So that's sort of the first big issue in that sometimes patients have one or two symptoms that sound lupus like, but we don't see it in the blood. Or the opposite happens, like I mentioned before, we see something in the blood, but they don't have any symptoms. So sometimes we'll wait until we have more symptoms or more evidence that there's true lupus activity. And the reason why we wait sometimes, even if we suspect there's lupus is because our medications aren't without side effects. Our medications are typically very immunosuppressive. So I don't want to start a patient on a chemotherapy or a drug that's going to put them at risk for an infection, unless I'm really sure that that's what's going on. Especially during COVID we want to be very conservative with putting people at risk for an infection.

Cassandra Holloway:

You mentioned the blood test, that's a big one for obviously diagnosing lupus. What other tests or exams are typically performed when you're going through this kind of diagnosis?

Dr. Emily Littlejohn:

Typically, at a first visit, when I suspect lupus, we do get a panel of blood work. Patients will probably be familiar with the ANA test and that's by no means a specific test for lupus, but it is very important that patients have a positive ANA. We also look at their urine because the urine can tell us what's happening in the kidney. And like I mentioned before, that's the one organ that we don't want to miss, if there's involvement of the kidney. Oftentimes I'll also get x-rays of the hands or the feet or any of the joints that we think could potentially be involved with the lupus. And then if patients have issues with their heart or their lungs, we'll certainly get a CT scan of the lungs and an echocardiogram of the heart or at the very least an EKG, so looking at the way that the heart is beating,

Cassandra Holloway:

Is there an average amount of time that it typically takes to find a lupus diagnosis in a patient?

Dr. Emily Littlejohn:

I'm not sure I can say there's a typical amount of time. I do know that patients will come to me with lupus and they'll tell me that back when they were in high school or back when they were a teenager, they had these symptoms. And it wasn't until 10 or 20 years later that they finally are diagnosed. And whether that be because they didn't know to go see a doctor about it, they didn't make their way to rheumatology or no one told them that that could potentially be a lupus diagnosis, I'm not sure, but there often is a very, a long lag time to diagnosis.

Cassandra Holloway:

Do you have any advice for listeners who might be feeling frustrated by a lack of a diagnosis in general, whether it's lupus or not, ultimately?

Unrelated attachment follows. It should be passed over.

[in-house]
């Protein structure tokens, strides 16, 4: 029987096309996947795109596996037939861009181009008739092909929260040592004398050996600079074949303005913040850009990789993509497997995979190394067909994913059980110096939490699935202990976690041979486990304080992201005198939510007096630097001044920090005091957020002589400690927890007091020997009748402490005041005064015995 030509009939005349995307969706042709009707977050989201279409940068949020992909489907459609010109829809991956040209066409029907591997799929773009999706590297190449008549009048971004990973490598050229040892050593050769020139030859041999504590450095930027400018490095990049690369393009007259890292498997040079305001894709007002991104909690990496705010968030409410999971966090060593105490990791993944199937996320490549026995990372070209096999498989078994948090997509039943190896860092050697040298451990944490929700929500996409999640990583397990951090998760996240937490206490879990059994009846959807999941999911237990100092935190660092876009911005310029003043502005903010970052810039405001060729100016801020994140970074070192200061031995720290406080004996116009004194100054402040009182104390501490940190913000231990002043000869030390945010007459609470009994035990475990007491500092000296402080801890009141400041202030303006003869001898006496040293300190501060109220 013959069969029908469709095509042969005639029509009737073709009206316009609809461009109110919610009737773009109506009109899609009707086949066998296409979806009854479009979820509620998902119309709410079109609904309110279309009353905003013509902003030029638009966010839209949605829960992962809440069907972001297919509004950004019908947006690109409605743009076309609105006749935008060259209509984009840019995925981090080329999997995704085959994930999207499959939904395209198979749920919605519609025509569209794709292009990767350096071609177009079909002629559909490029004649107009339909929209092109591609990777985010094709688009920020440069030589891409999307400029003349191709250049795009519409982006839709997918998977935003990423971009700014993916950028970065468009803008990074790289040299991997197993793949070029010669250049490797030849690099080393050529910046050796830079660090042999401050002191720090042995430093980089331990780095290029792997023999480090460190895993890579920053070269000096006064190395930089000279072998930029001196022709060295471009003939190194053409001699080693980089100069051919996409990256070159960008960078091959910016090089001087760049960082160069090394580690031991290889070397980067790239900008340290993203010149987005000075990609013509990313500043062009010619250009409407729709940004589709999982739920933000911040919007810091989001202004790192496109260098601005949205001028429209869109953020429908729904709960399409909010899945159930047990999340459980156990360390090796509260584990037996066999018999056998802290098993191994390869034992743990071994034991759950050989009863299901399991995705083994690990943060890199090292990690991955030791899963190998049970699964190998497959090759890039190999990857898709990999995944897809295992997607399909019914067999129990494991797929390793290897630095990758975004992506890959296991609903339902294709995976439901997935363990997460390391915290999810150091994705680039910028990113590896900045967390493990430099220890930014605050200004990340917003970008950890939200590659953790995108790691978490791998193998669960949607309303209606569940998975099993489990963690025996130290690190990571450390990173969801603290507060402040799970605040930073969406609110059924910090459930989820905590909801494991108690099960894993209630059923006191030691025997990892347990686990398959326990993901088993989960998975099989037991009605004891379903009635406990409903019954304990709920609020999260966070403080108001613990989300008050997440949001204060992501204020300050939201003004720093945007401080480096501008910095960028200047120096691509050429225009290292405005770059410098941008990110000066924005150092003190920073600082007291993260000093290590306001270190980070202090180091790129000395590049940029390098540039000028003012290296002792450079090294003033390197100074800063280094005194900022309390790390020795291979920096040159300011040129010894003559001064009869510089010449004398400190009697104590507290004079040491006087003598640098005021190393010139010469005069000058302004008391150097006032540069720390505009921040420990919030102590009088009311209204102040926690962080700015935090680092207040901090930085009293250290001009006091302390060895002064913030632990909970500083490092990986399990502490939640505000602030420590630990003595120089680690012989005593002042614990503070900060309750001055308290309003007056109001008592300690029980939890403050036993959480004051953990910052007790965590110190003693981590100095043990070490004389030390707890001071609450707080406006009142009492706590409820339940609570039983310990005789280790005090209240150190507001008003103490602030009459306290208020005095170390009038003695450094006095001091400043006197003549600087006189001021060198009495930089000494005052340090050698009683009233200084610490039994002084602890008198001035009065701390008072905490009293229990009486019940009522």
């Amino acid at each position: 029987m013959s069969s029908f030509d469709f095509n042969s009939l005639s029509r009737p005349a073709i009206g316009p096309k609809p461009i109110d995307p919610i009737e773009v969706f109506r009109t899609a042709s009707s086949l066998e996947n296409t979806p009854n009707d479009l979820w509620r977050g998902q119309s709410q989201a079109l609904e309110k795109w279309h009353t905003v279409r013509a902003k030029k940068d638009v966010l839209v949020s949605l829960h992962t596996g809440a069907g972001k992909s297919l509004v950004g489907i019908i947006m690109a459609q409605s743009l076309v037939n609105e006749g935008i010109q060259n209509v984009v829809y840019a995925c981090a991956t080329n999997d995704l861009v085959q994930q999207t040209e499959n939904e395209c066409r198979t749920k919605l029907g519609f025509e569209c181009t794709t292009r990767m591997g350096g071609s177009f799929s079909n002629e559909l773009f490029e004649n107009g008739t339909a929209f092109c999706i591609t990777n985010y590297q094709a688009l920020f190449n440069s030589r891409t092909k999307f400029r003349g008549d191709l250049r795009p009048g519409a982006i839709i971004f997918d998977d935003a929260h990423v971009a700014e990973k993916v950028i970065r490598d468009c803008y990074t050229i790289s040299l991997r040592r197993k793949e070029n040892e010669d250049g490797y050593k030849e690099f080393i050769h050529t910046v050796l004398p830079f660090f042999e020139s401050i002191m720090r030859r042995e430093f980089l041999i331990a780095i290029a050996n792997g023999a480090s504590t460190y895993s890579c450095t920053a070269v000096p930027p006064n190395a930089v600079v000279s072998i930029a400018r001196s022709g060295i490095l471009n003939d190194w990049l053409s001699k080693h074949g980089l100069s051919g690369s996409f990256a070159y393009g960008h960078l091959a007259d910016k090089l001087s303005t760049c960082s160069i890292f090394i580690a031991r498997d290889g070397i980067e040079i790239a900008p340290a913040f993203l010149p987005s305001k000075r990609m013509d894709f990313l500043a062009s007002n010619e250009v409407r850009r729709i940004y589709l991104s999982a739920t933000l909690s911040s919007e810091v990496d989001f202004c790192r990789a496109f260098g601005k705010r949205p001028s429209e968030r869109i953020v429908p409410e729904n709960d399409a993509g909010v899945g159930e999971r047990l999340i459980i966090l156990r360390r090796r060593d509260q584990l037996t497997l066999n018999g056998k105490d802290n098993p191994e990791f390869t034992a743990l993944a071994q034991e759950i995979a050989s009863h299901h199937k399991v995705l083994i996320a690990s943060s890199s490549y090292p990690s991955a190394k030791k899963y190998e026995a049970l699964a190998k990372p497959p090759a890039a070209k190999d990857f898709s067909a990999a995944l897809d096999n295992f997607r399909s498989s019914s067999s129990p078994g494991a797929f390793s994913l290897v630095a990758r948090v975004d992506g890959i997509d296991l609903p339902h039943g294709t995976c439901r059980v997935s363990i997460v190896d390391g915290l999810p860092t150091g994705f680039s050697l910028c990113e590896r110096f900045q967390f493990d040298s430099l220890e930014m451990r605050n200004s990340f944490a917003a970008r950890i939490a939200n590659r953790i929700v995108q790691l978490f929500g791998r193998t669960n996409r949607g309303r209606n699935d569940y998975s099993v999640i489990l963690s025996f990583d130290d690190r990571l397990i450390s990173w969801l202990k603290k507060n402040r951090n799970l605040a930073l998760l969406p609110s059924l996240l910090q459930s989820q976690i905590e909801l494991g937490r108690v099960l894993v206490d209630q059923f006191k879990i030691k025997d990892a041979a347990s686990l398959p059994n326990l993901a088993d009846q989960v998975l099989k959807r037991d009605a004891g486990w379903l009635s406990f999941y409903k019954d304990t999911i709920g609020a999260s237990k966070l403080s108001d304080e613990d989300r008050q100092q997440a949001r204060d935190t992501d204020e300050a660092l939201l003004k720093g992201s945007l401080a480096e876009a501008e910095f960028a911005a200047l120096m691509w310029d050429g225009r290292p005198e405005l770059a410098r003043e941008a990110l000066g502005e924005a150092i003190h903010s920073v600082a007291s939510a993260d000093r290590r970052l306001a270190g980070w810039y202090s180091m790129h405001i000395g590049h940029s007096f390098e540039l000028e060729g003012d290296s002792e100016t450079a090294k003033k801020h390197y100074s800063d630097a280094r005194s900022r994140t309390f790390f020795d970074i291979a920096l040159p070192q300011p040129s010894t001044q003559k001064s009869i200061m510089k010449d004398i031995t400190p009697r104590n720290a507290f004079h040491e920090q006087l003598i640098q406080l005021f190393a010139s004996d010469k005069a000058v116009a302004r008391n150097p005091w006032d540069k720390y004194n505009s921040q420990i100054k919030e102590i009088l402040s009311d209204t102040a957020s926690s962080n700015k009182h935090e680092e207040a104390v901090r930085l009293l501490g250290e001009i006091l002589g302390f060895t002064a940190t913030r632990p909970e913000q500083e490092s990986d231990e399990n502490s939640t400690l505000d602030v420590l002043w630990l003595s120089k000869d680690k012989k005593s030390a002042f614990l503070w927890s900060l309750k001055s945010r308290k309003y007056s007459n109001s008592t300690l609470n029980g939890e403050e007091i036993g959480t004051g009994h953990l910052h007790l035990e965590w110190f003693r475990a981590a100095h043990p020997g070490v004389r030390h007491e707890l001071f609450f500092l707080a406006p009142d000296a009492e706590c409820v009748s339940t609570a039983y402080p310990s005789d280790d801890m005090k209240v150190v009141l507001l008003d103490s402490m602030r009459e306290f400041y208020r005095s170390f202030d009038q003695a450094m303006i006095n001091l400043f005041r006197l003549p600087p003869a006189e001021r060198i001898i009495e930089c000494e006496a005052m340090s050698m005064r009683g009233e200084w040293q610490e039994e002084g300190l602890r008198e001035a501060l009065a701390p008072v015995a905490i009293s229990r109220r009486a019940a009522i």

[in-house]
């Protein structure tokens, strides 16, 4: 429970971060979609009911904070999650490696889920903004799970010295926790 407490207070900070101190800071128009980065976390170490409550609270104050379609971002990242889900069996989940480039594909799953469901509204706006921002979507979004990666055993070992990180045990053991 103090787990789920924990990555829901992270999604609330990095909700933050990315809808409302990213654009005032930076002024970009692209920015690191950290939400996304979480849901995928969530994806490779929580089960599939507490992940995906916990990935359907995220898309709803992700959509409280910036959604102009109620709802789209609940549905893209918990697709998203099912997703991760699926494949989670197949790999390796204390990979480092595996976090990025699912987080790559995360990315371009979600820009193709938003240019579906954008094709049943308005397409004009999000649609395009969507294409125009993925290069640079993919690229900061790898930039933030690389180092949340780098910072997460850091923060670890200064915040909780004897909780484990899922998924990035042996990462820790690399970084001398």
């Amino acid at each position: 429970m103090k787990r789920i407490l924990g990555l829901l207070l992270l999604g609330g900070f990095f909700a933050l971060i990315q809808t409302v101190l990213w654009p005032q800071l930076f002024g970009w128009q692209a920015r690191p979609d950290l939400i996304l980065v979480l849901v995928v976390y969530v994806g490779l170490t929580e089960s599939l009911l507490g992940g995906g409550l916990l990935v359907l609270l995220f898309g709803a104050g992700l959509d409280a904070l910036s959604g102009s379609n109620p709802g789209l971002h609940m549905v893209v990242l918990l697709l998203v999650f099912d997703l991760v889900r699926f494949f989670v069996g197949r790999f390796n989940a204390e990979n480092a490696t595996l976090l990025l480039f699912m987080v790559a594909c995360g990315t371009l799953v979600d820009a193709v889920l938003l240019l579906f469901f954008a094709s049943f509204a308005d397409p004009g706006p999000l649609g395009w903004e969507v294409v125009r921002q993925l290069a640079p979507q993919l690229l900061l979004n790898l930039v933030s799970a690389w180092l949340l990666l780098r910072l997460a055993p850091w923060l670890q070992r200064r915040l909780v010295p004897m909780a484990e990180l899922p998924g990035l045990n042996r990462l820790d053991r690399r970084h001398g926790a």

Dr. Emily Littlejohn:

I think the first thing is, there's no shame in getting a second opinion. We see a lot of second and third opinions here at the clinic. Blood work typically is the same at different institutions, but in some cases, blood work will be run differently. The different assays can be either machine run or human run, so that can be important.

              And I think just getting a second set of eyes on what's going on, because maybe there is something that's more serious going on, like I said, like a malignancy and they need to see the hematologist, maybe they need a bone marrow biopsy. So I think if there's ever an idea of we're missing something or there's some frustration, to always get a second opinion. And also be your own advocate. Be strong about getting a second opinion. Ask questions. Go back to your primary care doctor. Seek out other specialists, because it is a very frustrating disease and it's very elusive, so we have to have a keen eye for it.

Cassandra Holloway:

If you have been diagnosed with lupus, what sort of treatment is available? Walk me through what you first start thinking of in terms of a treatment plan for someone with lupus.

Dr. Emily Littlejohn:

When someone comes in with lupus, we assess which organs are involved. That's the first thing, if it's joint pain versus if it's issues on the skin or issues with hair loss. And like I said, I'll usually engage other physicians, so if it's someone coming in with very severe skin lupus, I'll certainly see them and treat them, but I'll send them to the dermatologist also to help with treatment.

              The first line for temporizing measures for acute flares, we use steroids. And any lupus patient who has taken steroids before, they know it works very well, but there's a lot of side effects with steroids. Steroids are very dangerous long-term. Literally, they can affect almost every part of the body, every organ of the body in a very negative way. That's usually the first line just to get things under control.

              The next step is something called Plaquenil or hydroxychloroquine, which is a medication that I call lupus life insurance. Patients will take it and they'll be on it for life. They're really investing in their future self. It's really one of the only drugs that we have that prolong survival in lupus and can prevent organ involvement. So every lupus patient, unless they can't tolerate the drug, is on Plaquenil.